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AT&T Cell Phone Antennas Approved

The Albany Planning & Zoning Commission voted unanimously Thursday night to approve AT&T cell phone antennas on a San Pablo Avenue office building. The company has been seeking approval of the antennas since 2008.

A longstanding effort by AT&T to install its first cell phone antennas in Albany finally won a victory Thursday night when the city's Planning & Zoning Commission voted 4-0 to approve the company's new application for the project.

Following much community debate, the company's first application for antennas on the roof of a three-story office building at 1023 San Pablo Ave. was rejected last year by the commission and later on appeal by the City Council. That proposal, filed in 2008, was rejected in part because it was found to exceed the city's limitation for construction on a rooftop.

AT&T Mobility filed a new application in October that called for demolishing most of an existing penthouse-type structure on the roof, which would keep the project within the 10 percent limit on rooftop additions.

Eight people spoke during the public comments before the commission's vote on the application Thursday night, according to City Planner Anne Hersch. Five, including an AT&T representative, spoke in favor, she said. Another spoke against. One person asked questions about the city's code, Hersch said.

Albany resident Caryl O'Keefe attended the meeting and sent Patch a report about it, which can be found at the bottom of this article.

AT&T sued the city over the denial in federal court in August, alleging that the city improperly applied its regulations and that the decision improperly considered health concerns. The federal Telecommunications Act of 1996 forbids denying cell phone antenna because of health concerns.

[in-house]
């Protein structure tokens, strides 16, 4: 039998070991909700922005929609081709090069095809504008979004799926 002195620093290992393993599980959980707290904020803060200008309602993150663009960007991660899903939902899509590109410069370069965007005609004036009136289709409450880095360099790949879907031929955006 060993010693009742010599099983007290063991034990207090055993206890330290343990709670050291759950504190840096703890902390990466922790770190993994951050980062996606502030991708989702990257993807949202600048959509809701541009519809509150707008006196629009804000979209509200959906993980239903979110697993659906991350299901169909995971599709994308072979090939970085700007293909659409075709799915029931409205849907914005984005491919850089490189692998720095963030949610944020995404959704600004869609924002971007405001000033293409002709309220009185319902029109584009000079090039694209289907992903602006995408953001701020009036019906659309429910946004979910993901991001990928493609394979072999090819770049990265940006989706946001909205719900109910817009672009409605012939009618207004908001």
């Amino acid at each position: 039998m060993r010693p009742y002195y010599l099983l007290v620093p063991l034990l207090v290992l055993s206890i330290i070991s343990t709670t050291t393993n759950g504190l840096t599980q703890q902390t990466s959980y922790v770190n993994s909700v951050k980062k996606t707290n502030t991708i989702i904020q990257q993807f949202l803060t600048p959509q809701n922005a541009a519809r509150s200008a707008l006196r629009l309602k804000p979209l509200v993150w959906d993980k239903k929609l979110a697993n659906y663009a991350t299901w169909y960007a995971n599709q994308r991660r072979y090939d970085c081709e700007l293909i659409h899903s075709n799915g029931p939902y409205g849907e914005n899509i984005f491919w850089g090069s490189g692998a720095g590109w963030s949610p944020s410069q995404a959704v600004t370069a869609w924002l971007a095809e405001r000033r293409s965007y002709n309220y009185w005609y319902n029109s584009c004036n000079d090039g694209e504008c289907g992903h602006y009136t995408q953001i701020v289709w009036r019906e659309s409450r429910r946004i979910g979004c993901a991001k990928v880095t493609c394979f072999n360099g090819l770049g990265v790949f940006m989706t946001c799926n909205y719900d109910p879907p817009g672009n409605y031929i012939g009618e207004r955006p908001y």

The city had asked AT&T if it would agree to a pause in the lawsuit pending the outcome of the new application, and AT&T declined, Hersch said.

AT&T and supporters of the antennas argued that Albany's AT&T service suffers because the company does not have any cellphone antennas in the city. Opponents expressed fears about placing the antennas in an area where many families live and urged that the company pick a different location further away from residents.

Report on the meeting from Caryl O'Keefe:

Albany’s Planning & Zoning Commission (P&Z) voted unanimously January 17 to approve AT&T’s request PA 12-050, for Conditional Use Permit and Design Review for a wireless facility on the roof of 1035 San Pablo Ave.  One P&Z member recused himself due to proximity of his office and home to the site.

AT&T has no wireless facility in Albany, and first applied for one on this rooftop 4 years ago.  AT&T proposes to install 9 cell antennas, near existing Sprint antennas, to improve AT&T cell phone service in Albany. Staff report: http://www.albanyca.org/Modules/ShowDocument.aspx?documentid=22354

In this new application submitted Oct 2012, AT&T addressed “rooftop coverage” and height issues cited as bases for a July 2012 denial of the most previous application.  “Rooftop coverage” refers to how much area of a roof is covered with structures and other features. There’s a 10% limit on anything more than 6 feet tall, in part to prevent an unauthorized additional story.  P&Z determined in discussions of the previous application that the rooftop coverage was at 14.5%, due to pre-existing structures and equipment.